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Voltage Adapters Power Use

  1. Aug 18, 2015 #1
    Hello!

    I was just wondering, does all the power get wasted in adapters? ( I mean phone chargers etc.)

    I mean, if I plug my adapter in the 240 V wall outlet which has a specific amperage and charge my phone, will my electricity bill say that I used the power resulting from the the 240V*(the current) [From the wall outlet] or will it say much less ( the power required by the phone, which is let's say 5V*the current).

    Thank you for your answers!
     
  2. jcsd
  3. Aug 18, 2015 #2

    russ_watters

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    Staff: Mentor

    The power company measures the incoming volts and amps, but if the charger is reasonably efficient, the difference shouldn't be large. A typical charger runs at perhaps 20 Watts input and 10 Watts output. I recently acquired a means to test this, so if I remember tonight, I will.
     
  4. Aug 18, 2015 #3

    Hesch

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    Your adpapter contains some kind of transformer, maybe a small toroid transformer working at 100 kHz. The output from the transformer is rectified into a DC voltage/current. Say the adapter has an efficiency = 90% and the phone battery has an efficiency = 90% as well, then you will have to pay 100% / 0.92 = 123% of the power used by the phone.
     
  5. Aug 18, 2015 #4

    BvU

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    If you leave the adapter plugged in permanently, it will consume a few watts (you can usually feel it stays pretty warm). Russ will measure that too, I hope....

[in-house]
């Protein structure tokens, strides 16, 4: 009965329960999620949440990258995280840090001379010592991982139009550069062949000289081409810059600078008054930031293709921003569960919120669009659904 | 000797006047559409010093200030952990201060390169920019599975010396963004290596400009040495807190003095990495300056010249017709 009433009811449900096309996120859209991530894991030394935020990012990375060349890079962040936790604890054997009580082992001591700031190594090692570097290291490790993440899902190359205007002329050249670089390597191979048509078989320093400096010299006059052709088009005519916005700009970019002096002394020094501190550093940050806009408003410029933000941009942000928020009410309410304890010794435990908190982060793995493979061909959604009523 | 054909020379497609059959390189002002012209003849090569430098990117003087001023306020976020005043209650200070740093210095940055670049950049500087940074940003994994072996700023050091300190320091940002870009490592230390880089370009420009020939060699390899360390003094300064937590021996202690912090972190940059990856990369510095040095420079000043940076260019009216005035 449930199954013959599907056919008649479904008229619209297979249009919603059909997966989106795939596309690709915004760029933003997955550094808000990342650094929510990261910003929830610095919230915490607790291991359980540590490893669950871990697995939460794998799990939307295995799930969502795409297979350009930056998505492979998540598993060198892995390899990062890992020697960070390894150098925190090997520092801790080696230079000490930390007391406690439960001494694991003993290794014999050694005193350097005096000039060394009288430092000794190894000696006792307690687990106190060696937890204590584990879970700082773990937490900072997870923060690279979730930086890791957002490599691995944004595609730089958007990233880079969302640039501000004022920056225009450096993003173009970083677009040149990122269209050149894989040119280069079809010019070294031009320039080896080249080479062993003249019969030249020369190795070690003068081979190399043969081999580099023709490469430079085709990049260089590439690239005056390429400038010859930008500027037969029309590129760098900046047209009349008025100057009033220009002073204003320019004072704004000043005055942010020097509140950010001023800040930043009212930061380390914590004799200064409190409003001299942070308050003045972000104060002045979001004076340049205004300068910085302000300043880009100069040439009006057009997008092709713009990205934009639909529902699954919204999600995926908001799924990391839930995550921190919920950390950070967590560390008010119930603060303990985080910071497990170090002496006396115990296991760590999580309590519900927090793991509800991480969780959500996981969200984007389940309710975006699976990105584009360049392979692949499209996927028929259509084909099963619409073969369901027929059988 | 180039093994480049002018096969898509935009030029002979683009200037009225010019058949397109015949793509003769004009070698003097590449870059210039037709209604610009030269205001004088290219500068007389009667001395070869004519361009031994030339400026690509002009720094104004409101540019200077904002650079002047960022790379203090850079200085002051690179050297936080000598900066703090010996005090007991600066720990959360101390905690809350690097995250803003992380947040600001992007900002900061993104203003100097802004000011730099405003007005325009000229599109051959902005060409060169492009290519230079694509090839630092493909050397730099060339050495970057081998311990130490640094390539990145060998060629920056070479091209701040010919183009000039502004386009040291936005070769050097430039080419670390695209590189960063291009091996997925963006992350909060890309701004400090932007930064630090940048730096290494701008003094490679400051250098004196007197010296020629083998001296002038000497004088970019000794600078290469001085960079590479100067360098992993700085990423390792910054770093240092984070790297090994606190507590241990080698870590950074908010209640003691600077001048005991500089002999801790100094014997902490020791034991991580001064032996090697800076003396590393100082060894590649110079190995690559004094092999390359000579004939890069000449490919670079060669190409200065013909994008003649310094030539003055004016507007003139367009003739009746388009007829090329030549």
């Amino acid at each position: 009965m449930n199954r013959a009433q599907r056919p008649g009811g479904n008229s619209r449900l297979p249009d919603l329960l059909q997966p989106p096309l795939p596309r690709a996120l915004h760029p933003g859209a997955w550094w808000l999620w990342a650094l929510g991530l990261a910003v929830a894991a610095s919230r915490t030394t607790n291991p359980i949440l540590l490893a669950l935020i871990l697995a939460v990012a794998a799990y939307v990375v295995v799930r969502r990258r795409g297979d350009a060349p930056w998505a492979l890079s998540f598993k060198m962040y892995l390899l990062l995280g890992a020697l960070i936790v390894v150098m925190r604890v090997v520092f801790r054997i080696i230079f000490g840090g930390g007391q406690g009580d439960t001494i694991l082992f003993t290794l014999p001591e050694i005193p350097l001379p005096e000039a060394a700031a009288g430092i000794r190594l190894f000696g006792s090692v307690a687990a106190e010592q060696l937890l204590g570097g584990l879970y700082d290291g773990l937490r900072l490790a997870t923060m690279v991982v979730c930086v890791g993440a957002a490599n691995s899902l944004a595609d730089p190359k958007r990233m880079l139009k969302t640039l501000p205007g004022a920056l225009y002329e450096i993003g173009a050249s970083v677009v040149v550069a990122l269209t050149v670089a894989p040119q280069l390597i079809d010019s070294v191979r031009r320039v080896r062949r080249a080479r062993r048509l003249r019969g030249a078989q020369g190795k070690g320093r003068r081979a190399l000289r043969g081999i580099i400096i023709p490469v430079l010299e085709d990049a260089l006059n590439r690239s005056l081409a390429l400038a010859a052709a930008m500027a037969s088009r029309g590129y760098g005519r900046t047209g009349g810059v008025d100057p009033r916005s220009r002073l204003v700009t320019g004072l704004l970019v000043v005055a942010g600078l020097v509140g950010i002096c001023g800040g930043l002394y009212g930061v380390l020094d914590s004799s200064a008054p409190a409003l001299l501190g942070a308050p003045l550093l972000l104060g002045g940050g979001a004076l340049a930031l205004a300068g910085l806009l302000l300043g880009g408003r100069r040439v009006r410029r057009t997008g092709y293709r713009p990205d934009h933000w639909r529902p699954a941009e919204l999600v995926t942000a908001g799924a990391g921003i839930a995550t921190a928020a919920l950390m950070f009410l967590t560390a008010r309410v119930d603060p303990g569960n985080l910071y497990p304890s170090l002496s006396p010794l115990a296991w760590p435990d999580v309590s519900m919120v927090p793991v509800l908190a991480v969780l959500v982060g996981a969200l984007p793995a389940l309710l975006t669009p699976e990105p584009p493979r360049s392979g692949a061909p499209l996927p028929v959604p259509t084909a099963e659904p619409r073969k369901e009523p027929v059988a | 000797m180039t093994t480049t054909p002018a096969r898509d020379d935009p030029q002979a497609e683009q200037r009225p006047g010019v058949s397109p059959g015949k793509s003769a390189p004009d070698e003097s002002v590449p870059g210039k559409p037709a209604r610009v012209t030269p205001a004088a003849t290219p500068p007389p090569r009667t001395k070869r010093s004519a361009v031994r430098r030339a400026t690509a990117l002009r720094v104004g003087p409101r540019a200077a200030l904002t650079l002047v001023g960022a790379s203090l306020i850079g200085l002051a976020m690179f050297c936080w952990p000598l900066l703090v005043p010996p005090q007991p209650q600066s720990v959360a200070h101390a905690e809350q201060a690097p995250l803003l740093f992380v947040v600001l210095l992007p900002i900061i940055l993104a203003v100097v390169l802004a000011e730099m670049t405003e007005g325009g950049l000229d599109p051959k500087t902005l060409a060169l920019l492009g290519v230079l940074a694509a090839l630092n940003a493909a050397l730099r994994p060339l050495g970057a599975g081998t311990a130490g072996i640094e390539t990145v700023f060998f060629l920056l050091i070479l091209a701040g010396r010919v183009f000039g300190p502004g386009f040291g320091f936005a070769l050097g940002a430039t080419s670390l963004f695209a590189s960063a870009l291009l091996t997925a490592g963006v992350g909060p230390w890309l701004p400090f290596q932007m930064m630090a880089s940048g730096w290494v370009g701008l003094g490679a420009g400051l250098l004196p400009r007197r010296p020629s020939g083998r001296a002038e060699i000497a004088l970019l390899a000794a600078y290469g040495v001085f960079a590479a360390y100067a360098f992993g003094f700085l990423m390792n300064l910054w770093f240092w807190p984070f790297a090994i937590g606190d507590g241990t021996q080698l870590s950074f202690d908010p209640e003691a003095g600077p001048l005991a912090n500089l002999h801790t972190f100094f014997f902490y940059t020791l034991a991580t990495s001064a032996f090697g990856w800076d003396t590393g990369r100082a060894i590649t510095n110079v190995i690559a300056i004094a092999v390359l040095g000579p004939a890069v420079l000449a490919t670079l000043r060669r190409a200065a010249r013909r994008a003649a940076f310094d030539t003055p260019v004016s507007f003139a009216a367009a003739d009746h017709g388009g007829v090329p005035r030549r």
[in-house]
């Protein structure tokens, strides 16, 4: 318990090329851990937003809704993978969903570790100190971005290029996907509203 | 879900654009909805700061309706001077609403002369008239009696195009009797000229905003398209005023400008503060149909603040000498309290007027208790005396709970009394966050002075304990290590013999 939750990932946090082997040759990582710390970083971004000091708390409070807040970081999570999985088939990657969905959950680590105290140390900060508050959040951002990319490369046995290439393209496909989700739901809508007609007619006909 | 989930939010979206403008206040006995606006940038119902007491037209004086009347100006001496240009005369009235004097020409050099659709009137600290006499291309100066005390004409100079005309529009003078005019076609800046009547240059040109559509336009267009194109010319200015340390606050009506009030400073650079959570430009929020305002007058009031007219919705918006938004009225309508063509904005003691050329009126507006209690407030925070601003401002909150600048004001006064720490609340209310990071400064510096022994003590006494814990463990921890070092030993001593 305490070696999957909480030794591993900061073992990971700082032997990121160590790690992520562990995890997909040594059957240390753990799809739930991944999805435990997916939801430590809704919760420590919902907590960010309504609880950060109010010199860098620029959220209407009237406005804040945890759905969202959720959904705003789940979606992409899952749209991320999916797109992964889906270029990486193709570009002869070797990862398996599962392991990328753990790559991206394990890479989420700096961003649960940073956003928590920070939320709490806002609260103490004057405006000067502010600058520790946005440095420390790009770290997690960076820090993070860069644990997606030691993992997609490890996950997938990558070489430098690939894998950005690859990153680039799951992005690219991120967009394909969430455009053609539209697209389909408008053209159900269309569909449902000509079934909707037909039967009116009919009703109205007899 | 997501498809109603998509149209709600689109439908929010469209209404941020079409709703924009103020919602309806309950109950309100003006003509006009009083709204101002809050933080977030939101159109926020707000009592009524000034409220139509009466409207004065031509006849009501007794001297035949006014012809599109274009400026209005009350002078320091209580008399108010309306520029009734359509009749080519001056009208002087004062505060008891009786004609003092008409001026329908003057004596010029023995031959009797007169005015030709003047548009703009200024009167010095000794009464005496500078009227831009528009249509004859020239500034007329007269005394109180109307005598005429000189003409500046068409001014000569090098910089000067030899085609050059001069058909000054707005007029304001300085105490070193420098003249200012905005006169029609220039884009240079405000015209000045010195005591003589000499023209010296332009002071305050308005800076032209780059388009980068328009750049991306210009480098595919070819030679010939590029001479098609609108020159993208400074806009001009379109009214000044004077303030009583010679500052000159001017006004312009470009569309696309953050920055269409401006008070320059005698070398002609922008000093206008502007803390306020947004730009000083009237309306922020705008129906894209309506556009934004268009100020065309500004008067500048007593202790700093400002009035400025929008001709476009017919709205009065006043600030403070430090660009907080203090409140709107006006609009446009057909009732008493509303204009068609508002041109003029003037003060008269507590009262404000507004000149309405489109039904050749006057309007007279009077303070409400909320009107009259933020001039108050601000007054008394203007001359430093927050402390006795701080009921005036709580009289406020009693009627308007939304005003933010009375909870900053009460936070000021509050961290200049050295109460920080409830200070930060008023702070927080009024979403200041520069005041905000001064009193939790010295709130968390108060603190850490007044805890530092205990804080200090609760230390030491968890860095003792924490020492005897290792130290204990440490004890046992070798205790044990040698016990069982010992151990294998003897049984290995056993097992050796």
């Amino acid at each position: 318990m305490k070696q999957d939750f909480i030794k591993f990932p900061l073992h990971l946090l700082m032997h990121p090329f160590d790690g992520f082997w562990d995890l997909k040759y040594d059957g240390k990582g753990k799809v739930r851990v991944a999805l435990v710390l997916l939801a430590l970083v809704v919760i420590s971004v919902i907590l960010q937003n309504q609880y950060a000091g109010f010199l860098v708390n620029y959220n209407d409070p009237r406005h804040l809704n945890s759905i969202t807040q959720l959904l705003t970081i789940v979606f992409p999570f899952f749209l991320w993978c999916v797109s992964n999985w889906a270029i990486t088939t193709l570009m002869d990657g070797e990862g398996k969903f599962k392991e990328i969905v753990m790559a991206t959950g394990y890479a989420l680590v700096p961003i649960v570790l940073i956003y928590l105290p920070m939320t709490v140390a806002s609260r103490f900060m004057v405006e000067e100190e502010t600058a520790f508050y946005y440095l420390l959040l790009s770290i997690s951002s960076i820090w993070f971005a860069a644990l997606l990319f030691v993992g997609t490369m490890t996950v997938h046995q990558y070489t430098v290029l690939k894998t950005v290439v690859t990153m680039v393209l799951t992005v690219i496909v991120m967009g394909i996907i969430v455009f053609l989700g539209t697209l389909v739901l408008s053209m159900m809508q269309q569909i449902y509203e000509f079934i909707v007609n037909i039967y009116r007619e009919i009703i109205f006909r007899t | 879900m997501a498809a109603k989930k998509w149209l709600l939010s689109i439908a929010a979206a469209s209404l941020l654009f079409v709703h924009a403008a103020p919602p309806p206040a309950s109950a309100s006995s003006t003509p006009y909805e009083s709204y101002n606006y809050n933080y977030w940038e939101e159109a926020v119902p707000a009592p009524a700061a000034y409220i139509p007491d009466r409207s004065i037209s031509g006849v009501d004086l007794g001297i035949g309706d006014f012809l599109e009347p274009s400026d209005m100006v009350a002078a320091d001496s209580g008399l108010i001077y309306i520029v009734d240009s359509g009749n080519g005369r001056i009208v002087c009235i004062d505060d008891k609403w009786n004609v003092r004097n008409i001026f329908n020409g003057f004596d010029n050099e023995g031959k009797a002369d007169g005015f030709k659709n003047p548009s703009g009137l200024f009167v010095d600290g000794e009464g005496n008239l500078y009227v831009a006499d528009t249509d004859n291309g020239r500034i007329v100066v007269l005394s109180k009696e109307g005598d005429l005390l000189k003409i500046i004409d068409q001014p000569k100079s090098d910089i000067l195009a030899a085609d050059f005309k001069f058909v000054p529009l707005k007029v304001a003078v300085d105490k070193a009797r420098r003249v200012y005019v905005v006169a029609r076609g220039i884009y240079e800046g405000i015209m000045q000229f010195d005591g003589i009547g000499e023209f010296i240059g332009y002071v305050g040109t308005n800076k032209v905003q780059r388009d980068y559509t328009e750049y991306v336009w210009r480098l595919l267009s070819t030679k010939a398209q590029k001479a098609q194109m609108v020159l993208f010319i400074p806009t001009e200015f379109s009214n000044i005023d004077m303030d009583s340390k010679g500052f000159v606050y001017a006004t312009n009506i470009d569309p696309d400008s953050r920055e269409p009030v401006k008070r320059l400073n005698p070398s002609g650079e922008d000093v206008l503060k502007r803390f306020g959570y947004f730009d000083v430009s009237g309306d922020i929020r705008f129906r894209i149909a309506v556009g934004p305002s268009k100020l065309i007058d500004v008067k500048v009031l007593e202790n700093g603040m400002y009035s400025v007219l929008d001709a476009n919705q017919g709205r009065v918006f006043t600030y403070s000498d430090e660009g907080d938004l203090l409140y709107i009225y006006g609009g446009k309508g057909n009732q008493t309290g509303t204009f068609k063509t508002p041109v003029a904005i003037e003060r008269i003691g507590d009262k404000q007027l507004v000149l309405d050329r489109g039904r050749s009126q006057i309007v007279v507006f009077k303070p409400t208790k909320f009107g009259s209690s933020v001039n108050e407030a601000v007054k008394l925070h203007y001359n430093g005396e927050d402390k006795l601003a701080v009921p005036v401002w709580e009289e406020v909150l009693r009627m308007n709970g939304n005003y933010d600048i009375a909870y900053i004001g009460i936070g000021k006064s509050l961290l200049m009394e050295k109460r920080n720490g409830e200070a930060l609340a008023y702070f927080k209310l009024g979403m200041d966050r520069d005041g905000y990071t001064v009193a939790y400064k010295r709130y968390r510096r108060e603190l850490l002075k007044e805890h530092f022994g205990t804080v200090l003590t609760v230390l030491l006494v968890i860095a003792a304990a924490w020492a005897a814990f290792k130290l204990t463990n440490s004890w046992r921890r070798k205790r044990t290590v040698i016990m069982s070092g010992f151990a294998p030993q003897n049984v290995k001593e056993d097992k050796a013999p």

6. Aug 18, 2015 #5

    anorlunda

    Staff: Mentor

    Wikipedia AC adapter says.

    External supplies are usually left plugged in even when not in use, and consume from a few watts to 35 watts of power in that state. The report concluded that about 32 billion kilowatt-hours (kWh) per year, about 1% of total electrical energy consumption, could be saved in the United States by replacing all linear power supplies (average efficiency 40–50%) with advanced switching designs (efficiency 80–90%), by replacing older switching supplies (efficiencies of less than 70%) with advanced designs (efficiency of at least 80%), and by reducing standby consumption of supplies to not more than 1 watt.[8]

    That is HUGE. The greens should fight to unplug all those wall warts and all devices running on standby or sleep mode waiting for the remote, or for someone to touch the keyboard, to turn it on. It is hard to imagine a more wasteful use of electricity.
     
  7. Aug 18, 2015 #6
    Thank you Hesch! :) Although, I still have some problems understanding what does electricity consumption mean...

    In the adapter you basically have 2 coils of wire, through the first your wall outlet's power passes through right? So why doesn't that count as "use of electricity", why isn't that measured by your watt-hour meter too?

    I understand that in the second coil of wire your desired power for your let's say phone gets induced, so the power which is induced into that will appear on the watt-hour meter.. but why is that?
     
  8. Aug 18, 2015 #7

    russ_watters

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    As I said, the power through the first coil is the only thing the utility measures.
     
  9. Aug 18, 2015 #8

    russ_watters

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    Okeey, so let's see how it looks. FYI, the voltage was measured at 120.7V. First-up, an unconnected phone/tablet charger (2.1A rated):

    Nothing.jpg
    Surprising: No load detected. Next, charging a cell phone:

    Smartphone2.jpg
    So, let's math that: 5.26V at 1.17A is 6.15W or 82% efficiency. Not bad at all. Next, a tablet:

    Tablet.jpg
    Efficiency this time: 81% at a much higher power. So from half load and up, the efficiency is completely flat. I'll be interested in seeing if I can tell what it bottoms-out at with little load. To do that, I'll have to fully charge my cell phone and see what it does while just maintaining. Maybe later after it charges...

    Next, my laptop PSU with no laptop:

    LaptopPSU.jpg
    That surprises me a lot. I was sure it would show something. Looks like these "wall warts" are actually pretty good.

    One more, for extension, the microwave:

    Microwave.jpg
    More math: my electricity costs about $0.17 / kWh. So per year, this microwave charges me $4.77 per year to tell me what time it is.
     
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